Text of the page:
"We are so happy. Thank you, thank you," said Al Elaiwy, who is still amazed by their generosity.

Pandemic still poses challenges

Rawda Al Khalif, a mother of seven, has struggled with depression since moving to Canada in early 2016. She had no other relatives here until her brother, Mahmoud, arrived with his family on Sept. 21, 2020. (CBC News)

On Thursday, just before the Thanksgiving long weekend, Al Elaiwy hosted his brother-in-law's family— now out of quarantine — at his bungalow in south Regina. 

All 10 of the children ran around in the backyard while the parents drank tea. The families, who will stick together in a bubble, were making plans to celebrate both a birthday and Canadian Thanksgiving over the weekend.

The Al Khalifs are just starting to think about what comes next. They want to take English lessons and send their children to school.

But the newcomers know the pandemic will present more challenges.

The Regina Open Door Society, which helps immigrants and refugees with housing, language, and employment, has moved most of its services online, with limited in-person appointments. 

Getachew Woldeyesus is a senior manager at the Regina Open Door Society, which helps newcomers with housing, language classes, employment counselling and other free services. (Kirk Fraser/CBC News)

"Some may not even have what they need [to access services], like bandwidth and equipment, but our staff in every department has worked very hard [to help them]," said Getachew Woldeyesus, a settlement worker, adding that everything takes longer these days.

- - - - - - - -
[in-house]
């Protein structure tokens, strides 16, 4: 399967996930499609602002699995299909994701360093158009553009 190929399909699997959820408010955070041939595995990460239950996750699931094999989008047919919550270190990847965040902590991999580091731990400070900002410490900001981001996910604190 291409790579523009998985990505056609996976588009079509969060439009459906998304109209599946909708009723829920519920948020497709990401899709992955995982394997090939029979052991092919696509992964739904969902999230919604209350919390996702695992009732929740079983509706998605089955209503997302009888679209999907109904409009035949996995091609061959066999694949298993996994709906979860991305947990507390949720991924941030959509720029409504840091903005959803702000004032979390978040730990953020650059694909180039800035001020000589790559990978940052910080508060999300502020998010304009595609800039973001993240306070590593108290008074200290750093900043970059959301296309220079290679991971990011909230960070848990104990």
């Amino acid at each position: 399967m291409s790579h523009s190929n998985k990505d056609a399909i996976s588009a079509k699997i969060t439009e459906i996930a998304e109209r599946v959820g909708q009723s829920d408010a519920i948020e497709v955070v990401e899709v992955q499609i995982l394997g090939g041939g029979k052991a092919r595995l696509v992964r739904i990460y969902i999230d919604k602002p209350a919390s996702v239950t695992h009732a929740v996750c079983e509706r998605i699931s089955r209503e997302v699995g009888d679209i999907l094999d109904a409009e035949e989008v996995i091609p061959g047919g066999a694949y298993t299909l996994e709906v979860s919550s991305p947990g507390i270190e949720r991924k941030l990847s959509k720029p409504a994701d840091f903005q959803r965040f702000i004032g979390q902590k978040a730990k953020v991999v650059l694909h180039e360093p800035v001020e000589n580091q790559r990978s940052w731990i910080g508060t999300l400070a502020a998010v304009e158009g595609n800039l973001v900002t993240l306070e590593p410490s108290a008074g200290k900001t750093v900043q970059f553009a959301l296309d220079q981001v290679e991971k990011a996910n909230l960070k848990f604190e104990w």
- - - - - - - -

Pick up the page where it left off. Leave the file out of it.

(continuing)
Woldeyesus said far fewer immigrants and refugees have arrived in the city this year, although a few government-sponsored refugee families arrived in September and he expects more in the coming months.

"I don't think we expect a wave, I think it will still be a trickle," he said. "Always the refugees are in our mind because they need to be in a safe place like Canada."

Rawda Al Khalif, 30, came to Canada in January, 2016 as a government-sponsored refugee, but then found friends and churches in Regina, Sask. willing to privately sponsor her brother, Mahmoud, and his family. (Kirk Fraser/CBC News)

Mahmoud Al Khalif hopes he can eventually sponsor his brother, Abdel Rahman, who was wounded during the recent Beirut explosion. For now, he'll focus on embracing life in Canada.

The two families still find it surreal to be together again.

"I don't believe, I don't believe this. Because I am very happy and excited, I cannot believe," said Al Elaiwy.

He and his wife say their life in Canada will be even better now that they can share it with family.

Rawda reaches over and kisses her brother on the cheek. "My brother," she said. "Happy."

Syrian refugees Mahmoud Al Khalif and his wife, Mariam Al Shahadah, who completed a 14-day quarantine upon arrival in Regina, Sask., want their three children to go to school and play at the park. (Kirk Fraser/CBC News)


Bonnie Allen

Senior Reporter

Bonnie Allen is a senior reporter for CBC News based in Saskatchewan. Before returning to Canada in 2013, Allen spent four years reporting from across Africa, including Libya, South Sudan, Liberia and Sierra Leone. She holds a master's in international human rights law from the University of Oxford. @bonnieallenCBC